So -- all the Jews knew the Apostle Paul from the beginning. Does this mean they “foreordained” him before he existed?  Of course not!  Again, the word translated “knew” in Acts 26:5 is the same Greek word translated “foreordained” in I Peter 1:20.  They are both forms of the same Greek word, which means “to know beforehand,” and just as Paul was known beforehand by the Jews referenced in Acts 26:5, in the same way, Yeshua was known beforehand by His Father, Yahweh, before the foundation of this world was laid.  Again, the Greek word used in I Peter 1:20 has nothing to do with any “ordaining” or “foreordaining.”

       My pointing out that I Peter 1:20 should have been translated so as to show that Yeshua was known before the foundation of this world is not some desperate attempt to make the verse mean what I want it to mean.  Here’s how the Berean Study Bible renders this same verse: 

Berean Study Bible
20 He was known before the foundation of the world, but was revealed in the last times for your sake.
 

      Question:  If Yeshua was known before the foundation of this world, if He was known THEN, could He have then existed before the foundation of this world?  He was known THEN, but revealed to mankind in the flesh in these last days. 

        Compare the translation from the Berean Study Bible with what we read about the Son of Man in the Book of Enoch:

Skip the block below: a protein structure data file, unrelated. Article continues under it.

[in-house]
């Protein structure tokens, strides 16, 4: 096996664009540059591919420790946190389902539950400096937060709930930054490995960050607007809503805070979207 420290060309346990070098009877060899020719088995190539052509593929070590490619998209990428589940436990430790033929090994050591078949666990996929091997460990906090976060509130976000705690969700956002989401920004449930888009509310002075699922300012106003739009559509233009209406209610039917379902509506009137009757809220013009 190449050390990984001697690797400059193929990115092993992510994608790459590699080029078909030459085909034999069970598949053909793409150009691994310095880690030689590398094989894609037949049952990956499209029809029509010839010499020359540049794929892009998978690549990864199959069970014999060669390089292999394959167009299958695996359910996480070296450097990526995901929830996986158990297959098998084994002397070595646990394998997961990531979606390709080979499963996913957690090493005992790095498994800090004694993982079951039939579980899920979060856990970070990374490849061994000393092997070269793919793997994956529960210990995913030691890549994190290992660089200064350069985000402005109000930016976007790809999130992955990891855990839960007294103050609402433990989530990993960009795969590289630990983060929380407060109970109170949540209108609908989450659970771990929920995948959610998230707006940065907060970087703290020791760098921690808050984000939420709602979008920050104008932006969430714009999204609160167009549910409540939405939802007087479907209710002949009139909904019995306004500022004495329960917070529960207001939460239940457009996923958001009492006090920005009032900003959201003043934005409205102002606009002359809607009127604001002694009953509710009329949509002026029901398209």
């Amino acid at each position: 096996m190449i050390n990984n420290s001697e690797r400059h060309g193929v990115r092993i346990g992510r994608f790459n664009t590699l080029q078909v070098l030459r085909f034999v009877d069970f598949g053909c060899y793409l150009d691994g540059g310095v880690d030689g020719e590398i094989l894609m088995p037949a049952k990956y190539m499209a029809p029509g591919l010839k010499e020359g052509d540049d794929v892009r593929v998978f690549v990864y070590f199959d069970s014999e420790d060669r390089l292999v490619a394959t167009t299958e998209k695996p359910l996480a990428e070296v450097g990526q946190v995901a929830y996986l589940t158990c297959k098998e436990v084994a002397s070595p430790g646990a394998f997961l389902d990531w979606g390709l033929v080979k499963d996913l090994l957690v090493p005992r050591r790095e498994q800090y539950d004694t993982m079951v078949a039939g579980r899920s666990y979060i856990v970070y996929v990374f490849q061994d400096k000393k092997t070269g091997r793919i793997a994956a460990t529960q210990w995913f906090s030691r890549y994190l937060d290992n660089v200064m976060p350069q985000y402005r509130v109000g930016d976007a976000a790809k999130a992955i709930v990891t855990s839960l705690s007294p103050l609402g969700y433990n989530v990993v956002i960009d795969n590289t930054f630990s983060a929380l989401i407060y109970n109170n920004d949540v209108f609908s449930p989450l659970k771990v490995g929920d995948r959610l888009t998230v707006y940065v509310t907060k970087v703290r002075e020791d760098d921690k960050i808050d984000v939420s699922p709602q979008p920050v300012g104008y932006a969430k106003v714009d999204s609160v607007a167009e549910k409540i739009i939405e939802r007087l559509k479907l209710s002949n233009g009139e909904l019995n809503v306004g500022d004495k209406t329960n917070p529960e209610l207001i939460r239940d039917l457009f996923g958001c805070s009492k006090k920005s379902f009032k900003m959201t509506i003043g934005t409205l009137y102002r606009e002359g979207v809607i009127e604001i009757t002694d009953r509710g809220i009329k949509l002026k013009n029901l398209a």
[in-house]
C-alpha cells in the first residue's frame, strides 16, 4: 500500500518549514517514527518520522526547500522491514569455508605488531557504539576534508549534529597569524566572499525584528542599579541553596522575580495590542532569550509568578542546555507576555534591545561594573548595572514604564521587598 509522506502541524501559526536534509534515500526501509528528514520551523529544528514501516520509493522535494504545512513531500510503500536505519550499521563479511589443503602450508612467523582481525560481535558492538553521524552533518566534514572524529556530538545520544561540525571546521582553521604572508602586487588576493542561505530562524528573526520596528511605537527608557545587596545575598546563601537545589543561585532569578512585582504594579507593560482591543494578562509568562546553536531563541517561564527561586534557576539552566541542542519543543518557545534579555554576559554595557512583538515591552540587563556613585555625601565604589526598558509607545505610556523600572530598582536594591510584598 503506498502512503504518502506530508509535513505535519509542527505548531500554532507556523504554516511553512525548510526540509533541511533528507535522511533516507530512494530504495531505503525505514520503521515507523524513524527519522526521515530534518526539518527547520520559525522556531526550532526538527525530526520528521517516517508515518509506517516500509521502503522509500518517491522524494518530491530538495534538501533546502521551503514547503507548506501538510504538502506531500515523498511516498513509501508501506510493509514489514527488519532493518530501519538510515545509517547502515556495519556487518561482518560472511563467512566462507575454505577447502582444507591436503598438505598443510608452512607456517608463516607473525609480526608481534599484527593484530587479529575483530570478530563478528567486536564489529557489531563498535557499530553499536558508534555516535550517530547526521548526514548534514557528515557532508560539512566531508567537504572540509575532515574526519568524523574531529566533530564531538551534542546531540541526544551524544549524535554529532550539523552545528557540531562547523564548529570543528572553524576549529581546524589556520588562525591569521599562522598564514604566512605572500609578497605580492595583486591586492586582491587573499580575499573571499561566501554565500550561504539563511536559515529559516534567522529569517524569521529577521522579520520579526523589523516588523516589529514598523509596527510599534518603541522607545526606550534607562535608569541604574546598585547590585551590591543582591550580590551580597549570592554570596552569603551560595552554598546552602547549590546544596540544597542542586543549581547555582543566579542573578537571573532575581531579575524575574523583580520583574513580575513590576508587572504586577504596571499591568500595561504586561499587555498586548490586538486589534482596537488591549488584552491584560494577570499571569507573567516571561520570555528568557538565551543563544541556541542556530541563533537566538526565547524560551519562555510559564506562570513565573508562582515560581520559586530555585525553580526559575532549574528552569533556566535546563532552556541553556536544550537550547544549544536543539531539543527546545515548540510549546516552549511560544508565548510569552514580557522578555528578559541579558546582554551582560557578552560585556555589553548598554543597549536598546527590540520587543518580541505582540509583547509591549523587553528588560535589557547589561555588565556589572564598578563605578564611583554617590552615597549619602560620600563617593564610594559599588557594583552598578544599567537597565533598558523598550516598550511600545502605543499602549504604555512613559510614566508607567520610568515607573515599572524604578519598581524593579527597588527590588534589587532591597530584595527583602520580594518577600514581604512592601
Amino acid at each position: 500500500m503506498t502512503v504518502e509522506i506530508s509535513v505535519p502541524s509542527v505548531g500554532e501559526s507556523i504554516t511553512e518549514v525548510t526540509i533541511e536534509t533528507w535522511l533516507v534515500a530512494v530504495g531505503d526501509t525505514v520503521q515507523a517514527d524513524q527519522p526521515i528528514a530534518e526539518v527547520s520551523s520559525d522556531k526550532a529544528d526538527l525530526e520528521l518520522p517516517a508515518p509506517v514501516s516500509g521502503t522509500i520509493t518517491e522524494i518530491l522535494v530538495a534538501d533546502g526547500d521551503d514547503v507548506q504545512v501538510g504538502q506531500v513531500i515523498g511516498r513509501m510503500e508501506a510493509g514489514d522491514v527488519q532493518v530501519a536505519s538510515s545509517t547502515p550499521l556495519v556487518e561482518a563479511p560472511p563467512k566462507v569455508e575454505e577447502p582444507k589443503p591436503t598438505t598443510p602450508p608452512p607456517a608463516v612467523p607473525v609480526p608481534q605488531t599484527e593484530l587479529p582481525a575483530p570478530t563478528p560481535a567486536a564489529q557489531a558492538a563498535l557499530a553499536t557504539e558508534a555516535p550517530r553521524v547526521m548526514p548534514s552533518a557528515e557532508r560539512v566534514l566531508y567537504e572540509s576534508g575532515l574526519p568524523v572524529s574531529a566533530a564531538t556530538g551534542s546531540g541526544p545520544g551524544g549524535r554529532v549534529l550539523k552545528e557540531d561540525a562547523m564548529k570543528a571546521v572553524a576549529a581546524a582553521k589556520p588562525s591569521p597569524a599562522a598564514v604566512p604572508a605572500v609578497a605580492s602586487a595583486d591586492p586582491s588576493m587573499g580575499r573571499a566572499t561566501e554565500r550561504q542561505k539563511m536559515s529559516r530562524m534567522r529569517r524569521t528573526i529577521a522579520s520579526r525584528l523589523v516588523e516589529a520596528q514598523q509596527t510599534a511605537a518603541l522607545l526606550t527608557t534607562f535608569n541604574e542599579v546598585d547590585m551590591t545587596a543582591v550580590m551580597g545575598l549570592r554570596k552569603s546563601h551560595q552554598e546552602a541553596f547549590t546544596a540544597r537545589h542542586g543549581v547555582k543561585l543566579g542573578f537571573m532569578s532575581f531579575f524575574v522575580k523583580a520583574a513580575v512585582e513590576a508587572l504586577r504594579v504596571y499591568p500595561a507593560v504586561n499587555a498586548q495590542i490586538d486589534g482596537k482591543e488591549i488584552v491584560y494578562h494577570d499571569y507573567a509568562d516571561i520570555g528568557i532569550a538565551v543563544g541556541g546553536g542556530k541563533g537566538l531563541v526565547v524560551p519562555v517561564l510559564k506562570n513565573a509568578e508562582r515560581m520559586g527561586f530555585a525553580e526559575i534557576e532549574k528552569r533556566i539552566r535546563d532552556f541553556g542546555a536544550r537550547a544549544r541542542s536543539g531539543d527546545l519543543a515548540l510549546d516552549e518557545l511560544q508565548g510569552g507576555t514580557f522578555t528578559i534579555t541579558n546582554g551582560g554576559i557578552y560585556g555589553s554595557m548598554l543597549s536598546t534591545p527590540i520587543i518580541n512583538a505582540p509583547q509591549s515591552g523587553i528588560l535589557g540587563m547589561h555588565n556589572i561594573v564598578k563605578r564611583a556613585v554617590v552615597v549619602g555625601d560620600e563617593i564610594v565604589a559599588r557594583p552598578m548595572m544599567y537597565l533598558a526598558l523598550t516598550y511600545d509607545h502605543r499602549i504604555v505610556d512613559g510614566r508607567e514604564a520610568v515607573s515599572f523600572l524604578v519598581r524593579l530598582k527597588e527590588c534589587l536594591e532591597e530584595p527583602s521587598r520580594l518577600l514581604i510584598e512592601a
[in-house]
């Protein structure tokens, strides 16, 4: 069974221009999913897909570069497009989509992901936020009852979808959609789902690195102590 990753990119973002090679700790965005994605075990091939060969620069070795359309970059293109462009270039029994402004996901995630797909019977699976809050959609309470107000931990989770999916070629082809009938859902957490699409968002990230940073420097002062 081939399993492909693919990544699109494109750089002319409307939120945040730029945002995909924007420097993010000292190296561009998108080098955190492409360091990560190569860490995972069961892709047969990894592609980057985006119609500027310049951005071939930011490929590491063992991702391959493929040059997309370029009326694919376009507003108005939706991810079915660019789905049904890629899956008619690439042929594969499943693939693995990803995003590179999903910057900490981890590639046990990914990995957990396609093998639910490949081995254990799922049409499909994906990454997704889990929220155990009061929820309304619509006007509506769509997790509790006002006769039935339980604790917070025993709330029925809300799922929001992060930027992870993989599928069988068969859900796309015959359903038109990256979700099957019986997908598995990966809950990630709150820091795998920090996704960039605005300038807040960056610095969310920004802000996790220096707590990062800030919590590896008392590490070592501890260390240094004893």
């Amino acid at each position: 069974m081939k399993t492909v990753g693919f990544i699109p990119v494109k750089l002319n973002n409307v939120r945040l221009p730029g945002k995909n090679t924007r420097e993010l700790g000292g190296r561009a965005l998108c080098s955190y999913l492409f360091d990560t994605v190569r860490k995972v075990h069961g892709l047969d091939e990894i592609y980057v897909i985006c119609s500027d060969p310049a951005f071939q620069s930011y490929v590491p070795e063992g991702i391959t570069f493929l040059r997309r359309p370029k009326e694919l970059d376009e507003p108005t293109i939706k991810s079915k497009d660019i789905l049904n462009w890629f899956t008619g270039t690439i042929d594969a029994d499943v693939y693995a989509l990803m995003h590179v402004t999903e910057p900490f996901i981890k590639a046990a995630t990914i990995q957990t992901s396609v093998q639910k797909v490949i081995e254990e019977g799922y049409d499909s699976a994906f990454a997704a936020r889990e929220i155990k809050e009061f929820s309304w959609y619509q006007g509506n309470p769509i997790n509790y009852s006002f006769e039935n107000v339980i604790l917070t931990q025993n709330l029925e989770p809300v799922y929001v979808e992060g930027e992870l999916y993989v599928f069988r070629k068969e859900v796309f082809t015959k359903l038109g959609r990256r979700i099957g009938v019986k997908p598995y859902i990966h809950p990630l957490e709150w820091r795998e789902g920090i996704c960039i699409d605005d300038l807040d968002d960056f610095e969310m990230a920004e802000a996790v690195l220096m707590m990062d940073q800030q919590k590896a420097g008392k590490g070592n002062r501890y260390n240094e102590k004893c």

Berean Study Bible, I Peter 1:20

20 He was known before the foundation of the world, but was revealed in the last times for your sake.

 

 

Book of Enoch, chapter 61

 

10. Then shall the kings, the princes, and all who possess the earth, glorify him who has dominion over all things, him who was concealed; for from the beginning the Son of man existed in secret, whom the Most High preserved in the presence of his power, and revealed to the elect.

 

       By the way, I might point out that the Book of Enoch is quoted by Jude in the Bible and fragments of the Book of Enoch have been found among the Dead Sea Scrolls, so belief in a pre-carnal, anointed Being has a historical background, and that is very important.  In fact, according to a 3rd century theologian named Tertullian, one of the primary reasons that Judaism rejects the Book of Enoch is because of its many obvious references to Yeshua.[11]